Sweat genes are made of this

The human gene ABCC11 determines whether your sweat smells bad or not. It also determines whether your earwax is wet or dry.

Vincent Le Moign, CC BY 4.0, via Wikimedia Commons

ABCC11 is a gene in one of the oldest gene families on the planet. That family, the ABC transporters, are responsible for moving stuff around the body at a cellular level: amino acids, peptides (made of amino acids), and so on. The gene family so old that everything alive today has ABC transporters somewhere in its genetic setup. But the variation in ABCC11 in humans also answers one rather specific question: does your sweat stink?

There are two alleles (variants) of ABCC11. If you get the dominant gene expression, your body odour is very smelly. You sweat a lot, and the sweat produced under your arms and elsewhere is a great breeding ground for various types of Staphylococcus bacteria. This all contributes to the characteristic stink. If you get the recessive gene expression, though, the situation is completely different. You sweat less, and when you do sweat it does not produce the same bacteria-breeding melange. To put it another way, with the right allele, your sweat simply smells better.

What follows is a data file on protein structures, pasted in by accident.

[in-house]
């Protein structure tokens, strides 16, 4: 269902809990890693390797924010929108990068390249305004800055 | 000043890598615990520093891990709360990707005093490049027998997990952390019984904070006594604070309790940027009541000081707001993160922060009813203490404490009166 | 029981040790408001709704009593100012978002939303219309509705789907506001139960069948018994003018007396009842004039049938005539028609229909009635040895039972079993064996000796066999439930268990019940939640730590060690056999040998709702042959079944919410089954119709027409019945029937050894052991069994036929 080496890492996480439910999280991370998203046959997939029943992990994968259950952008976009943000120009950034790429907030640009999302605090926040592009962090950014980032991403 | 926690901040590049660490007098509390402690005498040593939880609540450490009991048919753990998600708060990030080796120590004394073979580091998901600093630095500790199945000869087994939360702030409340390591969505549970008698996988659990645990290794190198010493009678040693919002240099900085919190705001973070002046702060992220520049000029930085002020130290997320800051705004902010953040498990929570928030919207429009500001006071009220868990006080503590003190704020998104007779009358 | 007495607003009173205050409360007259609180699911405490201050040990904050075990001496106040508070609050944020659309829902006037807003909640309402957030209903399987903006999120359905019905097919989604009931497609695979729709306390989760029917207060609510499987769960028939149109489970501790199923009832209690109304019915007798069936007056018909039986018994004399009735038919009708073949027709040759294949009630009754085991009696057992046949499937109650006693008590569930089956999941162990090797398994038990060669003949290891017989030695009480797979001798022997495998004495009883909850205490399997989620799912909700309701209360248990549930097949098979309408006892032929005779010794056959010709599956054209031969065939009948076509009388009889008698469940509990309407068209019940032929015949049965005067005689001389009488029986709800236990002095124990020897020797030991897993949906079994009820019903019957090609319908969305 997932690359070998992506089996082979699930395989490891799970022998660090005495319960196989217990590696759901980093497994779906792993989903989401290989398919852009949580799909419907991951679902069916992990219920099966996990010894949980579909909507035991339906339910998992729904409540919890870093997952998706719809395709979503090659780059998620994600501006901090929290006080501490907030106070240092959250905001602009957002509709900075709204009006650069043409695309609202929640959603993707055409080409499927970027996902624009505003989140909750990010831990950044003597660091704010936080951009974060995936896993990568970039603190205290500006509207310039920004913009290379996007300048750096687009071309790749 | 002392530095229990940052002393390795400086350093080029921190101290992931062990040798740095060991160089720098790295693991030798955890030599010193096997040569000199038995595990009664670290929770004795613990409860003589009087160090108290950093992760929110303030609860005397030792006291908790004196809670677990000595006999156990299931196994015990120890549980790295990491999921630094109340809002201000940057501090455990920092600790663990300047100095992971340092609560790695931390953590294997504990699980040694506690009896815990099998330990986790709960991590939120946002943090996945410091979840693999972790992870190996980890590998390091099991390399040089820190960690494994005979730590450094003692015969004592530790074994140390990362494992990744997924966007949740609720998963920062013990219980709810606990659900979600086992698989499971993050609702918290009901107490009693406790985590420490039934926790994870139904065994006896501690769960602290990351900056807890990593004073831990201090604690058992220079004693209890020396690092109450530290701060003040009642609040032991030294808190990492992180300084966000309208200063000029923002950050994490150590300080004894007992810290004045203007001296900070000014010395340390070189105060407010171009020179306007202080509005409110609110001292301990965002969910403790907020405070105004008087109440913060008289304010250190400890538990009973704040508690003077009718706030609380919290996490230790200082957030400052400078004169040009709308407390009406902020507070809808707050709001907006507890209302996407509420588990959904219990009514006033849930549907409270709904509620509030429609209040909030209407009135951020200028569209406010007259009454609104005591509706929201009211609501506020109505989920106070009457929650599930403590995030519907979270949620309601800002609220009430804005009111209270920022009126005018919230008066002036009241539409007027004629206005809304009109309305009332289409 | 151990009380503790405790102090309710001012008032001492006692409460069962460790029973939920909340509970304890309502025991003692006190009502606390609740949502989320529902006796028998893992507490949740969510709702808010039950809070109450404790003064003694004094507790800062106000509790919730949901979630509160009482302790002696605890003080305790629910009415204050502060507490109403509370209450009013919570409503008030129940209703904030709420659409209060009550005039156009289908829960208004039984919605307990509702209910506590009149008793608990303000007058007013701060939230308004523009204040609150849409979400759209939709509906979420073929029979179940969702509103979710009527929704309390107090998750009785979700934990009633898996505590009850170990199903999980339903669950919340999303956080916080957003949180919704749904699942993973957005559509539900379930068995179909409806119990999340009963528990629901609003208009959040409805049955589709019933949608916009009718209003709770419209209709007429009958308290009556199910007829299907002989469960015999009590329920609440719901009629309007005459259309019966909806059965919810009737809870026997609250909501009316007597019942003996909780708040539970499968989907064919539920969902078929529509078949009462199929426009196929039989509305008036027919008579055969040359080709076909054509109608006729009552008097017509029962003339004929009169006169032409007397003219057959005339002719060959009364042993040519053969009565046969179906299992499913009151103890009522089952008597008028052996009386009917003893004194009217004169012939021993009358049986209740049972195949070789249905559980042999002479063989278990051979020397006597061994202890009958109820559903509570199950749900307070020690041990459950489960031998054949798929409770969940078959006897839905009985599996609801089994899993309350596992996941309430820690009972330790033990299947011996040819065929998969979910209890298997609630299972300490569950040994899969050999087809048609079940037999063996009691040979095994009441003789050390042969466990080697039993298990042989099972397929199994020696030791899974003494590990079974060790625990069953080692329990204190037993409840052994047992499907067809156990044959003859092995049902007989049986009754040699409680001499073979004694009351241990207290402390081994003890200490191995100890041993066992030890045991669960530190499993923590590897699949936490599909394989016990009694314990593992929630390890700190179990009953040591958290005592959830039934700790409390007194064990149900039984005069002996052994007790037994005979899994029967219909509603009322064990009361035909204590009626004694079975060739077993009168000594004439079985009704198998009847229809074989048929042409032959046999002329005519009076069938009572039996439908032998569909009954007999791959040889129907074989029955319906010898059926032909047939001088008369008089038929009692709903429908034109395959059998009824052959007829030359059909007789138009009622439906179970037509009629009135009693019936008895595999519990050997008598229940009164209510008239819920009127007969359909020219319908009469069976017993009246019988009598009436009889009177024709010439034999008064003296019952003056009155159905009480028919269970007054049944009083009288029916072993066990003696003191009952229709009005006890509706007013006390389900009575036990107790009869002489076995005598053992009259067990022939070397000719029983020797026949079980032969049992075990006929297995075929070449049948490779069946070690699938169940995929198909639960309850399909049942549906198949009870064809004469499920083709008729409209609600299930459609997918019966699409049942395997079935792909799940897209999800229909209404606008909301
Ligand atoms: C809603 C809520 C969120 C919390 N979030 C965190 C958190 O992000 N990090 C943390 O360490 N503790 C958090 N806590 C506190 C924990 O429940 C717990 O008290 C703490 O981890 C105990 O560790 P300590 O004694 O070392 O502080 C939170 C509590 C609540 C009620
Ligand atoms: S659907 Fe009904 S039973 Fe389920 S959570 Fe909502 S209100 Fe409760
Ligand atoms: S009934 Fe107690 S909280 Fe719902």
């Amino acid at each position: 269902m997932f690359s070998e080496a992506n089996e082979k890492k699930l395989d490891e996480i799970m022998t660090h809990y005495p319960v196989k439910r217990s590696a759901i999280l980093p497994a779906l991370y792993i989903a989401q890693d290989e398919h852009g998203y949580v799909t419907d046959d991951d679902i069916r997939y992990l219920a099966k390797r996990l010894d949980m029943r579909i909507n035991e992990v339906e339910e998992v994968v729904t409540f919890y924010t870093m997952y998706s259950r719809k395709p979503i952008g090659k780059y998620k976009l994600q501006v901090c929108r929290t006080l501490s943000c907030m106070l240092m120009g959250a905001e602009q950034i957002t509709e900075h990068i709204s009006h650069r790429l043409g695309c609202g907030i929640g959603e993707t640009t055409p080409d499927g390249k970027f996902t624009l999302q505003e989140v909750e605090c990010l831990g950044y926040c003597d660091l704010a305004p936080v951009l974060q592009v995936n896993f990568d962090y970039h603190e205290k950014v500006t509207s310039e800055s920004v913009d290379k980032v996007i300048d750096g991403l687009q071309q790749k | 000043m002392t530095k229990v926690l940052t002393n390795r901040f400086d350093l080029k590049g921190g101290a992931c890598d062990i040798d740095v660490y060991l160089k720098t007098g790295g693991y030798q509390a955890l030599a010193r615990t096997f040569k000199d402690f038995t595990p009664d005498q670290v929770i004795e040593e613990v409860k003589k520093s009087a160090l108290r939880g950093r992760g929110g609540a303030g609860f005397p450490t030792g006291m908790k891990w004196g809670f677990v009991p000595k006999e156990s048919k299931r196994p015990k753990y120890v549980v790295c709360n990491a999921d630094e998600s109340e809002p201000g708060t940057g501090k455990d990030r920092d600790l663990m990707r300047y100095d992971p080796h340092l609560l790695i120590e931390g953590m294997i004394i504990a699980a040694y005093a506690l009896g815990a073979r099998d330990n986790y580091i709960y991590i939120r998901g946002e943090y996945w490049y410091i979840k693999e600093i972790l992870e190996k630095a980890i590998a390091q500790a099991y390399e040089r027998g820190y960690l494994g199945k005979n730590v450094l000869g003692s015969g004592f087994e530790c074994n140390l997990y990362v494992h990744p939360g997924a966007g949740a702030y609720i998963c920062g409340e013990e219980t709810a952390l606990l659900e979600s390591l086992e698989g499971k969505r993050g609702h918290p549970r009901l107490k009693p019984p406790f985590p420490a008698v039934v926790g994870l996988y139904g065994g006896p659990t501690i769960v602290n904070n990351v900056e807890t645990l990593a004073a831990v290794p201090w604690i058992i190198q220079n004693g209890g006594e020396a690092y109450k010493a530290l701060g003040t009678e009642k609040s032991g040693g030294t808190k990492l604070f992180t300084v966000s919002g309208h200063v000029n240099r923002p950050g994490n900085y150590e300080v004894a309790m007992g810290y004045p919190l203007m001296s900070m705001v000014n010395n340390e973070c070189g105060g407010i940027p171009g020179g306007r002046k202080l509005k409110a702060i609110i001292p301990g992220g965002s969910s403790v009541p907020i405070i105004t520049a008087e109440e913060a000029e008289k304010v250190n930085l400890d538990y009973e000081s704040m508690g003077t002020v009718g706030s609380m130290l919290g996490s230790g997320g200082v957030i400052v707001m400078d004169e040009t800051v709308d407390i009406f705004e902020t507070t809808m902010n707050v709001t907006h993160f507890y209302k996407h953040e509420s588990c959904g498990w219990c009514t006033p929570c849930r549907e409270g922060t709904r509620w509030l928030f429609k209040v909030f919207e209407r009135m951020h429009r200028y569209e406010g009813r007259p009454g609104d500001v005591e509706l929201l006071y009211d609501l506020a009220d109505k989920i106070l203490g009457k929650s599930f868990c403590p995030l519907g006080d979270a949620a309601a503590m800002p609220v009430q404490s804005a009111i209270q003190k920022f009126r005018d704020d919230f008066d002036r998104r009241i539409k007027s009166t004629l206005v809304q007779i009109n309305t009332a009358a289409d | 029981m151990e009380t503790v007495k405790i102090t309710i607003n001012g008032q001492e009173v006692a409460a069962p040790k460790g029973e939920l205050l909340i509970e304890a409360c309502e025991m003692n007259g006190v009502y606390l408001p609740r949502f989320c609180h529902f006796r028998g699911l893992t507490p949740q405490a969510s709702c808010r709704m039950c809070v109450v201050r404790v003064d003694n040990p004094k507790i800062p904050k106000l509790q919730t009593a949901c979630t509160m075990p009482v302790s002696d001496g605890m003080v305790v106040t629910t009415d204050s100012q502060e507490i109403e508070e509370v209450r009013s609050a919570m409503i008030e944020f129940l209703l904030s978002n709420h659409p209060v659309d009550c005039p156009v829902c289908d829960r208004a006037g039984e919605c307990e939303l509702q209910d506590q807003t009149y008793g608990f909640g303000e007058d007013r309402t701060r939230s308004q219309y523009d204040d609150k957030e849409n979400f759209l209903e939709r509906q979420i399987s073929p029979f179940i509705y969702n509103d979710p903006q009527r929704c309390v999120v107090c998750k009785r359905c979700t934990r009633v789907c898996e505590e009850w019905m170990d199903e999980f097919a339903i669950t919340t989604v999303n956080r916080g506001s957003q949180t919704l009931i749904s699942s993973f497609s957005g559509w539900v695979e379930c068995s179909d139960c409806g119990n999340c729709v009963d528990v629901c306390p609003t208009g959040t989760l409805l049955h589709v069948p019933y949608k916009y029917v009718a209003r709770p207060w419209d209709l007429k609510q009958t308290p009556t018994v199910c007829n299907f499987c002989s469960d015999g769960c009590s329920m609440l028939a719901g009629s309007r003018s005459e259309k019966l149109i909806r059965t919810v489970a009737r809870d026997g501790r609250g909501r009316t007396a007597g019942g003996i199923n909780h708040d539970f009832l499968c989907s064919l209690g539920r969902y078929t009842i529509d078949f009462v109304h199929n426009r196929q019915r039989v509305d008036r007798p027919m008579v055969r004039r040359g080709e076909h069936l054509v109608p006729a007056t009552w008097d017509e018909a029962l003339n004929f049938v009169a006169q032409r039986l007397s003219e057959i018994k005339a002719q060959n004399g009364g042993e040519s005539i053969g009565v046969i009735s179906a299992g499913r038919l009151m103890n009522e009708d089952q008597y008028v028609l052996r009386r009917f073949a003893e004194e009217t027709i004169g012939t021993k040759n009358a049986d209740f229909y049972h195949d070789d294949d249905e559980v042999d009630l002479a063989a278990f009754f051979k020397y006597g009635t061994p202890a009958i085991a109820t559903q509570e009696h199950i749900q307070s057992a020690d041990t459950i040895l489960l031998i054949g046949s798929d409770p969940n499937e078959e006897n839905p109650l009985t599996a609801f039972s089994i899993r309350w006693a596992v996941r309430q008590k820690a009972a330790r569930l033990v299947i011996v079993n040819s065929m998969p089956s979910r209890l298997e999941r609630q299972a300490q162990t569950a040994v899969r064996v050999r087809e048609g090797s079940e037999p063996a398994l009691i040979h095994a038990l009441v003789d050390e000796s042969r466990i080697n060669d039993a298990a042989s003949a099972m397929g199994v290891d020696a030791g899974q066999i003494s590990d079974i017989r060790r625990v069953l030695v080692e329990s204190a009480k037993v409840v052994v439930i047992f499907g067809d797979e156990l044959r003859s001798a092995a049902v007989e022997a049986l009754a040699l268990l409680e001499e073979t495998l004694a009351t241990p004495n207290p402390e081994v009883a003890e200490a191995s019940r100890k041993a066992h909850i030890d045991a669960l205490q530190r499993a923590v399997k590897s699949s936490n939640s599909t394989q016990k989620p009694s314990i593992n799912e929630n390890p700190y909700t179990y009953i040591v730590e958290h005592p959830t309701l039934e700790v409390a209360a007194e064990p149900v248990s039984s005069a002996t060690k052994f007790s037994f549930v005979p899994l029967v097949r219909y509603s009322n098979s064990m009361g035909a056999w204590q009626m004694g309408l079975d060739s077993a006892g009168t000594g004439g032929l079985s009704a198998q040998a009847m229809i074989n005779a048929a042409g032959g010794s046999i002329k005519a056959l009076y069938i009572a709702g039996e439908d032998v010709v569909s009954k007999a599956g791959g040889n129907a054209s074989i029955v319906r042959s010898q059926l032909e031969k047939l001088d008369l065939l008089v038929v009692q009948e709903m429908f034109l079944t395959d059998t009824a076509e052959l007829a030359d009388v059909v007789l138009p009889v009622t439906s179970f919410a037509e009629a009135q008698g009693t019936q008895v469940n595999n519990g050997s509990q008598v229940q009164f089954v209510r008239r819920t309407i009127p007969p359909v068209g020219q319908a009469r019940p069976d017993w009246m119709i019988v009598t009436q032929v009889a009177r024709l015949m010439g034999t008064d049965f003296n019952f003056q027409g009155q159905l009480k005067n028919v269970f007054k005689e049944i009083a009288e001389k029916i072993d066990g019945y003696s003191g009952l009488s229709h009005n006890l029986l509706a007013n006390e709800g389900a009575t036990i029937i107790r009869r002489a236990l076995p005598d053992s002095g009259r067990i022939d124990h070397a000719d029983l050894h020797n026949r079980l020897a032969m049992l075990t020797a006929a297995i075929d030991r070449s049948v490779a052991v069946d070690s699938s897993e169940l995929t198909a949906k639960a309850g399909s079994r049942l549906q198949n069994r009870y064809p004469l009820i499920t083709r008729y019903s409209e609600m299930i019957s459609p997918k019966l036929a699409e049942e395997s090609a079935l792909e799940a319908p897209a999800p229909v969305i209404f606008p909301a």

In addition to being the sweat gene, ABCC11 also determines what your ear wax looks like: thick and gloopy, or dry and flaky. If you have dry ear wax you can scoop it out of your ear with a special spoon; if you have the gloopy kind, you cannot.

The recessive variant of this gene is more common in people from East and Northeast Asia. Scientists hypothesize that it’s the result of a mutation a few millennia ago that spread around the region but not beyond it (at least until global migration became a thing).

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